Striving to fill voids in Hiroshima—Tragedies of war and A-bombing etched into remnants of expansive military facility, serving as ‘wartime witness’

A-bombed remnants of military base unearthed at planned site of new soccer stadium are opened to media

by Kyosuke Mizukawa, Staff Writer

An excavation site in the inner space of Hiroshima’s Central Park in the city’s Naka Ward, where a new soccer stadium is to be built, was opened to the media on June 25. Etched into A-bombed remnants discovered at the site of the former Japanese Army’s transport unit known as the Chugoku District transport soldier recruitment unit (“Shichotai” in Japanese) are both Hiroshima’s history of pre-war modernization as a “military city” starting with the Meiji period, as well as its searing memories of war and the atomic bombing.

Among the artifacts unearthed in the eastern part of the excavation site are traces of barracks where Shichotai unit members lived, restroom facilities, and concrete steps assumed to have been used in training exercises for jumping from elevated positions. The findings conjure a slice of daily life at the expansive military facility, which is said to have housed about 1,000 service members during World War II.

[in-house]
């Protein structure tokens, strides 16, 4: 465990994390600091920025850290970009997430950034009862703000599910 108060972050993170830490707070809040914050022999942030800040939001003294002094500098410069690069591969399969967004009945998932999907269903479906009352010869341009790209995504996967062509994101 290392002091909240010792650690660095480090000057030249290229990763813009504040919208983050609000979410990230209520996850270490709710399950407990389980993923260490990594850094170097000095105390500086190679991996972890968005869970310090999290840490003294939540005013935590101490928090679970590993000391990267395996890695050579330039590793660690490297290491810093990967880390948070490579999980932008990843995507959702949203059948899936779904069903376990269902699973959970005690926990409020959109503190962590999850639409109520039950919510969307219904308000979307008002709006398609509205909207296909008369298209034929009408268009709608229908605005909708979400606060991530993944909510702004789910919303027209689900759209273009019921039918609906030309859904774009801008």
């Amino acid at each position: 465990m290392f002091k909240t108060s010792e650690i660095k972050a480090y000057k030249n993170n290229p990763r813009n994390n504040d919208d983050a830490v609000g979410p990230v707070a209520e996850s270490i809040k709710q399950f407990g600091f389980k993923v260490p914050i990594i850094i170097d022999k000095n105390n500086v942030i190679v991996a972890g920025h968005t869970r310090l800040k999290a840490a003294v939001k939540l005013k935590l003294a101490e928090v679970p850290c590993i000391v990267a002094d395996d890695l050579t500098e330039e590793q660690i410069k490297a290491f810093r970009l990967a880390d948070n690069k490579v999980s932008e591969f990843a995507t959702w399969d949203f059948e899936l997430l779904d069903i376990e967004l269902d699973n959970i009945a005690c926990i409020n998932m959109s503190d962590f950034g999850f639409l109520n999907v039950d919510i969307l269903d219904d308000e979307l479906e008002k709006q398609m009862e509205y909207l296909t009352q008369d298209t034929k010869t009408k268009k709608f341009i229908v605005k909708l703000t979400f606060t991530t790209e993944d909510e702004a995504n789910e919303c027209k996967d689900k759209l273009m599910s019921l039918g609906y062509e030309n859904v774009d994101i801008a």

The large-scale military facility was spread out over an area that reached within one kilometer of the hypocenter and was totally destroyed in the atomic bombing. A photograph of the site taken after the bombing shows that a chimney located near the kitchen and bathing facilities was about all that remained among the ruins. During our reporting, the Chugoku Shimbun was able to identify a remnant assumed to be traces of the chimney depicted in the same photo in the western part of the excavation site. Linking the photos with the actual remnants might to be a good way to effectively convey the actual situation of the site at the time of the atomic bombing.

The unit’s artifacts are valuable, and as a result, many have voiced calls for an on-site briefing session to be held to explain things to citizens. While viewing the scene of the remnants being made available to the media from over a surrounding fence, Tetsuo Kaneko, 72, a representative committee member for the Hiroshima prefectural chapter of the Japan Congress against A- and H-Bombs (Gensuikin), reiterated his demand that the city government “Hold an onsite explanatory session for citizens as soon as possible.”

(Originally published on June 26, 2021)